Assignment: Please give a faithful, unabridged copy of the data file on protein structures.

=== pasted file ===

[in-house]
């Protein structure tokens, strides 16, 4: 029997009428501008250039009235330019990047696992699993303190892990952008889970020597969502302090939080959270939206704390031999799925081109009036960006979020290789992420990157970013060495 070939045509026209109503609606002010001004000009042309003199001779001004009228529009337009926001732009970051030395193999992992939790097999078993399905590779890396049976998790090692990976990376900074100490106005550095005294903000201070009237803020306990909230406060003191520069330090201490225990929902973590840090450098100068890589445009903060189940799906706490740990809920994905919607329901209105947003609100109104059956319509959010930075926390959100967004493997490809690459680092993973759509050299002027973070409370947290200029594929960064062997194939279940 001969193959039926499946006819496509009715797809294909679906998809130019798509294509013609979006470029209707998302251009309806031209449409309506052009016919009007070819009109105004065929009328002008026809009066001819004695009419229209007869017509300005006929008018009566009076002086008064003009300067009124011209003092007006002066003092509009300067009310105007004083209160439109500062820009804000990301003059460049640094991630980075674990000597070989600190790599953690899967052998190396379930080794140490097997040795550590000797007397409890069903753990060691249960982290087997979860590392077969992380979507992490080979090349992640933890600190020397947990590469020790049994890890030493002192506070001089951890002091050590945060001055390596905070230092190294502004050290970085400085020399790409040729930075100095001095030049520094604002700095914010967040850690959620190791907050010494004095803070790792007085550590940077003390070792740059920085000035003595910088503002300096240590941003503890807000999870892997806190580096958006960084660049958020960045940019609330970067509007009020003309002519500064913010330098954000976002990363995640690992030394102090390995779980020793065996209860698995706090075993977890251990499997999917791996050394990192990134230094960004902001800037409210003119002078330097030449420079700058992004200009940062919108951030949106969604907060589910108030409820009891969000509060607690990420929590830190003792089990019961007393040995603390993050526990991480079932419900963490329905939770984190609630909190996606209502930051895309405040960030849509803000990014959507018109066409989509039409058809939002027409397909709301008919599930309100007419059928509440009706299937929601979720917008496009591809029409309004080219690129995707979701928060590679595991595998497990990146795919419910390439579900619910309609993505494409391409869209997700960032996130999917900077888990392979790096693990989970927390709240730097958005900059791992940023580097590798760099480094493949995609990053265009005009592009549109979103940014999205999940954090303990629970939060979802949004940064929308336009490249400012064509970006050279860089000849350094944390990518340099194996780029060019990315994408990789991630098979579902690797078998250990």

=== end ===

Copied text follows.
[in-house]
């Protein structure tokens, strides 16, 4: 029997009428501008250039009235330019990047696992699993303190892990952008889970020597969502302090939080959270939206704390031999799925081109009036960006979020290789992420990157970013060495 070939045509026209109503609606002010001004000009042309003199001779001004009228529009337009926001732009970051030395193999992992939790097999078993399905590779890396049976998790090692990976990376900074100490106005550095005294903000201070009237803020306990909230406060003191520069330090201490225990929902973590840090450098100068890589445009903060189940799906706490740990809920994905919607329901209105947003609100109104059956319509959010930075926390959100967004493997490809690459680092993973759509050299002027973070409370947290200029594929960064062997194939279940 001969193959039926499946006819496509009715797809294909679906998809130019798509294509013609979006470029209707998302251009309806031209449409309506052009016919009007070819009109105004065929009328002008026809009066001819004695009419229209007869017509300005006929008018009566009076002086008064003009300067009124011209003092007006002066003092509009300067009310105007004083209160439109500062820009804000990301003059460049640094991630980075674990000597070989600190790599953690899967052998190396379930080794140490097997040795550590000797007397409890069903753990060691249960982290087997979860590392077969992380979507992490080979090349992640933890600190020397947990590469020790049994890890030493002192506070001089951890002091050590945060001055390596905070230092190294502004050290970085400085020399790409040729930075100095001095030049520094604002700095914010967040850690959620190791907050010494004095803070790792007085550590940077003390070792740059920085000035003595910088503002300096240590941003503890807000999870892997806190580096958006960084660049958020960045940019609330970067509007009020003309002519500064913010330098954000976002990363995640690992030394102090390995779980020793065996209860698995706090075993977890251990499997999917791996050394990192990134230094960004902001800037409210003119002078330097030449420079700058992004200009940062919108951030949106969604907060589910108030409820009891969000509060607690990420929590830190003792089990019961007393040995603390993050526990991480079932419900963490329905939770984190609630909190996606209502930051895309405040960030849509803000990014959507018109066409989509039409058809939002027409397909709301008919599930309100007419059928509440009706299937929601979720917008496009591809029409309004080219690129995707979701928060590679595991595998497990990146795919419910390439579900619910309609993505494409391409869209997700960032996130999917900077888990392979790096693990989970927390709240730097958005900059791992940023580097590798760099480094493949995609990053265009005009592009549109979103940014999205999940954090303990629970939060979802949004940064929308336009490249400012064509970006050279860089000849350094944390990518340099194996780029060019990315994408990789991630098979579902690797078998250990």